The Annals of Improbable Research award for scientific humor recognizes projects that “first make people laugh, then make them think.”
A recent study that suspended a rhinoceros upside down by its ankle from a helicopter should be a shoe in the award judges, receiving the 2021 Ig Nobel Transportation Prize. But while the suspended rhinoceros produces stunningly absurd images, behind the award and the study lies serious work. .
The rhinoceros is in trouble. There are five species of rhinoceros, all of which are endangered. The three-ton white rhino is the least endangered, yet only an estimated 20,000 remain in the wild. The upside-down species in the study is the black rhino, which weighs 1.5 tons and has an estimated population of just 5,000.
In attempts to protect rhino populations, conservationists have attempted antler removal (to try to make rhinos less attractive to poachers), relocation (moving rhinos, including upside down via helicopter), and even resurrection (making embryos from eggs and sperm, or even the DNA of deceased individuals).
We relocate rhinos because they live within guarded and fenced areas to keep them in check — and protect them, in theory, from poaching for rhino horns, which is the main threat. But this prevents animals from colonizing new areas, recolonizing empty areas, or mixing genes between areas.
So conservationists have to lend a hand – or helicopter – to put the rhinos into new areas. But until the Ig Nobel-winning study, we weren’t quite sure if this inverted transport was actually safe for the rhinos in question.
Trapping large mammals and transporting them to other locations can be dangerous and disruptive to the welfare of the animals involved. Large African mammals, including elephants, giraffes, and rhinos, are physiologically sensitive. The entire process of picking up and moving can lead to psychological and physiological stress. If such animals are given too large a dose of sedatives, or left in the wrong position under sedation, they can die.
Historically, methods of wildlife transportation have been informal and experimental, with successful methods spreading by word of mouth. Increasingly, this ad hoc approach has been replaced by formal scientific research, either to support perceived wisdom, or to introduce new innovations.
It is therefore important, for reasons of animal health and welfare only, that the procedures applied for catching and transporting large animals are as safe and unobtrusive as possible.
For several years, the African rhino was transported by hanging upside down from a helicopter, blindfolded and under the calm. In addition to enabling the capture and transportation of rhinos over short distances from areas inaccessible by road, helicopter transportation can mean shorter flight times, so it can be preferred for rhinos where practical.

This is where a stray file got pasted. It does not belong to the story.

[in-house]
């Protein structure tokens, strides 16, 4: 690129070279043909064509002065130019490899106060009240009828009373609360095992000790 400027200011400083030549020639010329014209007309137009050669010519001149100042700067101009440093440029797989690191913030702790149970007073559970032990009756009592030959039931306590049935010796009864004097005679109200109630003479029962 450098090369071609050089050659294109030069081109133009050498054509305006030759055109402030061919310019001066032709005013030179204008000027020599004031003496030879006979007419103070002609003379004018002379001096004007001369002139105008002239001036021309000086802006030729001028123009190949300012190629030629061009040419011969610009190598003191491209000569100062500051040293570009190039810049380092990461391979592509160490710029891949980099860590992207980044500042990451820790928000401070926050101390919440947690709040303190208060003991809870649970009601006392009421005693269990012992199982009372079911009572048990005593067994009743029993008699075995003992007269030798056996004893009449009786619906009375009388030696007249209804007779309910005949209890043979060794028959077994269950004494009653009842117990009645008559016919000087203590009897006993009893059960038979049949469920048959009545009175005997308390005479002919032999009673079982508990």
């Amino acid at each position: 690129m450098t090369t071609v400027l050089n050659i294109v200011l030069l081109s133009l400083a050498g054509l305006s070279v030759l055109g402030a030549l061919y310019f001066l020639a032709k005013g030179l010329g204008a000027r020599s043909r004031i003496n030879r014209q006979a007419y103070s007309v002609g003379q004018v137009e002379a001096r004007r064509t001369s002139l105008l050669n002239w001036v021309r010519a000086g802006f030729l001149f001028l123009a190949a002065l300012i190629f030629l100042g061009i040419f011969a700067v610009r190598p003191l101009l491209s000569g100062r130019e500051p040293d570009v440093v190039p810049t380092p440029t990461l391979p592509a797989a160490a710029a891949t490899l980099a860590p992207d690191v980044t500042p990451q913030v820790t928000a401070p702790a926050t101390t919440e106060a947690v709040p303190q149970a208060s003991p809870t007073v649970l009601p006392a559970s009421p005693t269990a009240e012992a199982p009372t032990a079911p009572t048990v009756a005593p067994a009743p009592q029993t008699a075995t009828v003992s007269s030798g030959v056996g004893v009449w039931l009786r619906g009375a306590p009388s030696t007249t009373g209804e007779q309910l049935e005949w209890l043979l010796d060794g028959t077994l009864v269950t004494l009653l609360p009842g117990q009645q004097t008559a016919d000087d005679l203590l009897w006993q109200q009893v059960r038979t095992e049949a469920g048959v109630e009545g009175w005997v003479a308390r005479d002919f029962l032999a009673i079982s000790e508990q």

But no one has ever found out whether hanging upside down is harmful to rhinos. Sure, unicorns look fine when they wake up at their final destination – but are they really okay after that?
This is where the science comes in. It might seem funny to deliberately hang 12 black rhinos upside down for 10 minutes just to monitor their jobs. But if no one does the research, no one knows if it is a safe way to transport an endangered animal.
The Ig Noble Prize-winning study compared the respiratory function and metabolic effects of rhinos when they were suspended by their ankles when the same animals were lying on their sides. The researchers found that the respiratory efficiency of an upside-down rhino, if present, was slightly better than if the rhino was laid on its side while calming down. Therefore, the process is at least confirmed by the quality of traditional transportation methods.
I have been involved in several capturing and transporting white rhinos in South Africa for my own research: collecting blood and saliva samples to assess the physiological stress associated with capture.
The teams I’ve worked with have also used helicopters, but only to pet the rhino with a soother from the air. The rhinos were then woken up as quickly as possible before being led, blindfolded and covered with ears, on crates of road trucking to locations several hours away. While transporting rhinos over long distances, it is neither economical nor healthy for the rhino to remain calm – therefore road transport is preferred.
While getting close to these fantastic beasts was humbling, and the capture experience rather exciting, my motivation for being there was science: collecting data on the effects of hunting, to inform and ultimately improve wildlife conservation.
However, I always felt sad that we should have put these sensitive and gentle giants through such an unnatural process in the first place. Unfortunately, we have no choice.
If we are to effectively save endangered species, we cannot leave them alone. They need to be managed, and that often means moving them to where they are safer from poaching, or to new areas to try to spread the population and diversify the local population.
We want such animals to survive the process of capture and transmission, and have as strong and healthy immune and reproductive systems as possible when released.
Achieving this requires knowledge. And if this science includes hanging a rhinoceros upside down, or any other seemingly weird and interesting research, let’s do it. The extinction of wildlife is no laughing matter, even if it throws in a strange opportunity to laugh as we learn.